Even with TV advertising dominating the media spends of the country’s biggest brands, creative campaigns are still not as bulletproof as they once were. With consumers distracted by the deluge of messages, remote controls becoming more fickle and once-hallowed time-slots competing with digital media, the ever pricey air-time is getting less predictable and profitable to invest in.
Yet, its wide reach makes it an integral part of any mass media campaign. Why then are marketers straining to maximise return on investment (RoI)? In the new media landscape, five key rules can create winning TV campaigns:
Rule #1: Strong ad content breaks through four times better than a weak ad
Stronger ad content is not just limited to brilliant creative directors. To be truly clutter-breaking by helping consumers, use your ad to connect with your brand; a strong creative needs to be combined with the right cues, a high level of emotional engagement and compelling relevance. Then, your brand’s media spend can improve its ability to stand out.
Rule #2: Be categorical about your comparison; standing out within your category is more important than being ‘liked’
While being a likeable ad is often equated with increasing the chances of success, a more scientific comparison of campaigns within a category and the tactics that need to be deployed within them, are more critical. Fast moving consumer goods (FMCG) ads tend to be more frequent and relatable, since they pertain to items of daily usage. Their all-pervasiveness requires companies to ensure that their brand is ‘cued’ in such a manner.
On the other hand, categories with less frequent purchase cycles such as automobiles should have creatives that are deeply emotive to make it distinctive and memorable. Benchmarking within a category allows for smarter campaign-building.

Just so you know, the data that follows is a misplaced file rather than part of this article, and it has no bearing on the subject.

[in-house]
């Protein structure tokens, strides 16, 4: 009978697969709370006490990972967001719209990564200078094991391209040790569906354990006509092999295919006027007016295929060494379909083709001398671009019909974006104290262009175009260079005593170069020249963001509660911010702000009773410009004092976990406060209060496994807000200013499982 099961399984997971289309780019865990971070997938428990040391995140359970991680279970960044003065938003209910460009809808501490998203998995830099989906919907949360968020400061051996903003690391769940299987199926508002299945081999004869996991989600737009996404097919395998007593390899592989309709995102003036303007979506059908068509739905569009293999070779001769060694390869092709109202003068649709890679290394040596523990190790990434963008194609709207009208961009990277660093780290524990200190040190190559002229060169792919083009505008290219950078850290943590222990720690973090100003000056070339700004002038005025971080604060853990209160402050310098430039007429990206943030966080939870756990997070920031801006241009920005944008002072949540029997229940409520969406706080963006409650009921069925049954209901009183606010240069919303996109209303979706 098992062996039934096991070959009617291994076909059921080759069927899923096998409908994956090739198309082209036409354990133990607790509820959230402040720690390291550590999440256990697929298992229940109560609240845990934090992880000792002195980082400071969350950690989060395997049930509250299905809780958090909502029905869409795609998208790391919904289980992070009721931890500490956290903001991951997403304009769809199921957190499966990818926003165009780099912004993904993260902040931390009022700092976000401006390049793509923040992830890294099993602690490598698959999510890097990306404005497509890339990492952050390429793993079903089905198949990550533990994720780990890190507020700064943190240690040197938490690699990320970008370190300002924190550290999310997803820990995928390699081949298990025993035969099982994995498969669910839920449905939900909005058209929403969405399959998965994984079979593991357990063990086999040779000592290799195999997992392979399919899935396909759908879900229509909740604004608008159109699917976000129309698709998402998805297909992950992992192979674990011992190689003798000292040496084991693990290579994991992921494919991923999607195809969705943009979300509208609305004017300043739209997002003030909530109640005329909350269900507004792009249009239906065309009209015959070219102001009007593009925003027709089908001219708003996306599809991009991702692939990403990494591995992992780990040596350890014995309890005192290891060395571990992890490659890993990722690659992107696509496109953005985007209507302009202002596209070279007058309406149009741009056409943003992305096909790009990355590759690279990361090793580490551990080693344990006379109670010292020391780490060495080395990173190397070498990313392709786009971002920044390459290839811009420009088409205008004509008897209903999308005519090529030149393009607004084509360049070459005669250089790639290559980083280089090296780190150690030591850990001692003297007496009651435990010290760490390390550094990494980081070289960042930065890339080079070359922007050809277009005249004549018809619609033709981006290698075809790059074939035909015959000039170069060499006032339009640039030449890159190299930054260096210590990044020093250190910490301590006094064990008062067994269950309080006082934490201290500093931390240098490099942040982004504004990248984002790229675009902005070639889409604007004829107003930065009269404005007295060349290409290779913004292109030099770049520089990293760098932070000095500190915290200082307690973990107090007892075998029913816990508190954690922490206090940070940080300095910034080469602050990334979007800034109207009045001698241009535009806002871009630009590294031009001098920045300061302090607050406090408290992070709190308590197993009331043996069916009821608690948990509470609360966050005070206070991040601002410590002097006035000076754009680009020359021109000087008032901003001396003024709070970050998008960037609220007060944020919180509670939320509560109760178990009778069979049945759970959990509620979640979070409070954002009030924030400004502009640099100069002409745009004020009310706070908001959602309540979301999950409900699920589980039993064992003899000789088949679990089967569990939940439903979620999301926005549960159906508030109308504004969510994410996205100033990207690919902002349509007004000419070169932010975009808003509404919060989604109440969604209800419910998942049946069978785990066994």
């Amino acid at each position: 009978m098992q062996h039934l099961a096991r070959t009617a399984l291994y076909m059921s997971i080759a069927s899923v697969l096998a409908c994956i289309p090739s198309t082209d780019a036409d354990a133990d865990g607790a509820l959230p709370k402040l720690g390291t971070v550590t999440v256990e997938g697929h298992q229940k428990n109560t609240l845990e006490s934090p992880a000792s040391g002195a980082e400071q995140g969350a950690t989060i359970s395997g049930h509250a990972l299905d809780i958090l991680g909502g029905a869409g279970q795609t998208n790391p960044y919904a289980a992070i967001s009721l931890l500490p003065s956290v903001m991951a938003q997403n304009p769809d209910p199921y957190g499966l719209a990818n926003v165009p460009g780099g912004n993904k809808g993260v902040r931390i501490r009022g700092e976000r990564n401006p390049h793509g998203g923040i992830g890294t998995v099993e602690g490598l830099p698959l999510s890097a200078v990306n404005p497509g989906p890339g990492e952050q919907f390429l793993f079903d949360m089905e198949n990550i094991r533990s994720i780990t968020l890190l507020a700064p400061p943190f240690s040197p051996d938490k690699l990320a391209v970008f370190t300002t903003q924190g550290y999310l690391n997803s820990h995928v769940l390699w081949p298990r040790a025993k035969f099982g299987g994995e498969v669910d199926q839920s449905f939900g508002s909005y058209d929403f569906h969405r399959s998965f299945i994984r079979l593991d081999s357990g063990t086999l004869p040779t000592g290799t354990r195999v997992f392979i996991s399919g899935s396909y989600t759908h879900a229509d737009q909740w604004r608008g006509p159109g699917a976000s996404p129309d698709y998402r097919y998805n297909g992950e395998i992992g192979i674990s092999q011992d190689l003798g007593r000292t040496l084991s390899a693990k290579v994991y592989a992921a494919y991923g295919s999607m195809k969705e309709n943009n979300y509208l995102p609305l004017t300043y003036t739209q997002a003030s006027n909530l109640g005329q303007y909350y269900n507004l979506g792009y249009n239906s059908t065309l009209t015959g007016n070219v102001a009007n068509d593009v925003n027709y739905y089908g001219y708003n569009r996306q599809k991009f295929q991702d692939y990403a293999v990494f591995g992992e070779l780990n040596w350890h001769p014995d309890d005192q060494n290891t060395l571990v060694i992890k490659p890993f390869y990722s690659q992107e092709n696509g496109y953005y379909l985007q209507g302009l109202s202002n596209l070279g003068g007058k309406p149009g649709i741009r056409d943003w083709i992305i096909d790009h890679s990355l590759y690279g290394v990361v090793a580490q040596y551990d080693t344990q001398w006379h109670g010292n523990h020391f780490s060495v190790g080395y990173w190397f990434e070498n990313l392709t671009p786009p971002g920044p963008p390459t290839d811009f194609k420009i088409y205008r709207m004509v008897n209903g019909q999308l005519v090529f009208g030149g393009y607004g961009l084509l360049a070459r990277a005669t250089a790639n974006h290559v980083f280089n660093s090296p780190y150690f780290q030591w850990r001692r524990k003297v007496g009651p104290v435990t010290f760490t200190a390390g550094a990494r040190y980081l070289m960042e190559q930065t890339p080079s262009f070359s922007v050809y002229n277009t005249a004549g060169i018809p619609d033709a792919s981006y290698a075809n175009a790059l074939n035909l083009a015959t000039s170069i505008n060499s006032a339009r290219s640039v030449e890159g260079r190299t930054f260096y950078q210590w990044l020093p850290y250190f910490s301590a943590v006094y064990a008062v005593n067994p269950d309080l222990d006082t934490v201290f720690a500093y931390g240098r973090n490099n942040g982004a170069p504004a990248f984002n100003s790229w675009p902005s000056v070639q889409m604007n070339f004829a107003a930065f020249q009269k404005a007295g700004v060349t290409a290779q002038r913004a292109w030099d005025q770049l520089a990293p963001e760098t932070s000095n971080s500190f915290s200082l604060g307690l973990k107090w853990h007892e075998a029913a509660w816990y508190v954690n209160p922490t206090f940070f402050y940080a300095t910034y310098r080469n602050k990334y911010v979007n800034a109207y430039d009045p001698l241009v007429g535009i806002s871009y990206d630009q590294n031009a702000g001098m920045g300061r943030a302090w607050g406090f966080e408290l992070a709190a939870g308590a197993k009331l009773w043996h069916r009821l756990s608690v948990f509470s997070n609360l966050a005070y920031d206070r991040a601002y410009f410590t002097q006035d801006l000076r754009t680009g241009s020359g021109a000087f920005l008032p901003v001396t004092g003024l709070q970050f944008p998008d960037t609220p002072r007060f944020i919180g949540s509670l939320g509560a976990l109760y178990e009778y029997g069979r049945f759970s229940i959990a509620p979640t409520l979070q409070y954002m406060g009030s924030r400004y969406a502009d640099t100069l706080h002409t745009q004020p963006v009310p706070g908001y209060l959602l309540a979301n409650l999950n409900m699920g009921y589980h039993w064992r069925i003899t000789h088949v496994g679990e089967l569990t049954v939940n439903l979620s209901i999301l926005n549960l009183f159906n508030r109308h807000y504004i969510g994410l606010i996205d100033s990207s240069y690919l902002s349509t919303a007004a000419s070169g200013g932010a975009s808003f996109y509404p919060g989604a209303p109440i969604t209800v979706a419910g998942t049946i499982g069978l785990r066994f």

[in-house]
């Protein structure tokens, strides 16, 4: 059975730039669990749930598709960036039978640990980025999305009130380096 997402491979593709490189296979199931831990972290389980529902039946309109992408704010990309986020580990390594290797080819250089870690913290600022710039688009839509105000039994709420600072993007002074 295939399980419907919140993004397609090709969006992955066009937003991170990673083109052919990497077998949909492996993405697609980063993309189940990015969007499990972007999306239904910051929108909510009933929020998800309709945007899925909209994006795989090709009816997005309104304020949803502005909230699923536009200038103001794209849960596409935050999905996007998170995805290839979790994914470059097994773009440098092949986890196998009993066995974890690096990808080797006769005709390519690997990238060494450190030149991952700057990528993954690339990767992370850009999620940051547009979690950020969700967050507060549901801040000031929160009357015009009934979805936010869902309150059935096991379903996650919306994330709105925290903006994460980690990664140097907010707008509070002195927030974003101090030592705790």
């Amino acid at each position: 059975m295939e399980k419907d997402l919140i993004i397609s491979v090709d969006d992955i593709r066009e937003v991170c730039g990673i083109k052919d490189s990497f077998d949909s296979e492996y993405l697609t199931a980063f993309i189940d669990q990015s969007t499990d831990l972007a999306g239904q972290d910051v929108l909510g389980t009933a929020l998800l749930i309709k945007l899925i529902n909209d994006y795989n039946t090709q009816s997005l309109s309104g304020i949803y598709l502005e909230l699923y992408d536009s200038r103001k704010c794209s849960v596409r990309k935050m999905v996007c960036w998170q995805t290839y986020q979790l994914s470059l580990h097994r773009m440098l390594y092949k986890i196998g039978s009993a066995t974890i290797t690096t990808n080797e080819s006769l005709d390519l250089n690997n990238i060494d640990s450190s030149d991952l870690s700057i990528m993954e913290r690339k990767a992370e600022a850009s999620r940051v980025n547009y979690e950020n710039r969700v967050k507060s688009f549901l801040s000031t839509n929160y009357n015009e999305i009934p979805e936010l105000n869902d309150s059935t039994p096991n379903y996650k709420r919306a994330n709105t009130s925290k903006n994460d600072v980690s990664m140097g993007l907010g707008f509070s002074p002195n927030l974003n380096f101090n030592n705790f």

Rule #3: Longer formats don’t guarantee higher ad resonance
Ad breakthroughs, which confirm that both the ad and the brand have been recalled by the respondents, don’t significantly vary with duration. Longer ads, despite the fanfare they receive, don’t always guarantee high ad resonance. It is more important to focus on creating a compelling ad and integrating adequate brand cues in it, than waste money on long format for its own sake.
Rule #4: Eliminating overlaps equals efficiency, which equals better RoI
We know viewing habits change for various reasons – type of shows, sporting season, elections, festivities etc. Seeking out a better understanding of viewing habits allows media plans to maximise reach and return on investment and increases chances of standing out. For example, while male viewers between 25-49 years are typically reached through news channels, most media plans are liable to focus on this genre. However, studying cross-genre preference also indicates that 90 per cent of males in this group that watch news also watch general entertainment channels. Only 50 per cent of males who watch news channels watch documentary channels.
In such a scenario, genres that have a high overlap with the main genre can be avoided and genres with a low overlap added.
Rule #5: Differentiate better to avoid aiding competitors half the time
Too often when adhering to a set of category codes, ads of different brands begin to look alike. For example, male deodorant or sports utility vehicle ads – most of them carry similar messaging and storylines. This could lead your brand to even help competitors. This is unavoidable. But through rigorous monitoring of the campaign while it runs, you can dial up the elements that help you differentiate.
Therefore, to improve performance of your ads, differentiate messages and keep them consistent across campaigns, include creative hooks and brand cues and adjust weightage of genres and finally, focus on making distinctive ads within your category.
This is not a magic potion to cure bad advertising. But it is a list that can help refine campaign strategy while the campaign is being conceived and carried out.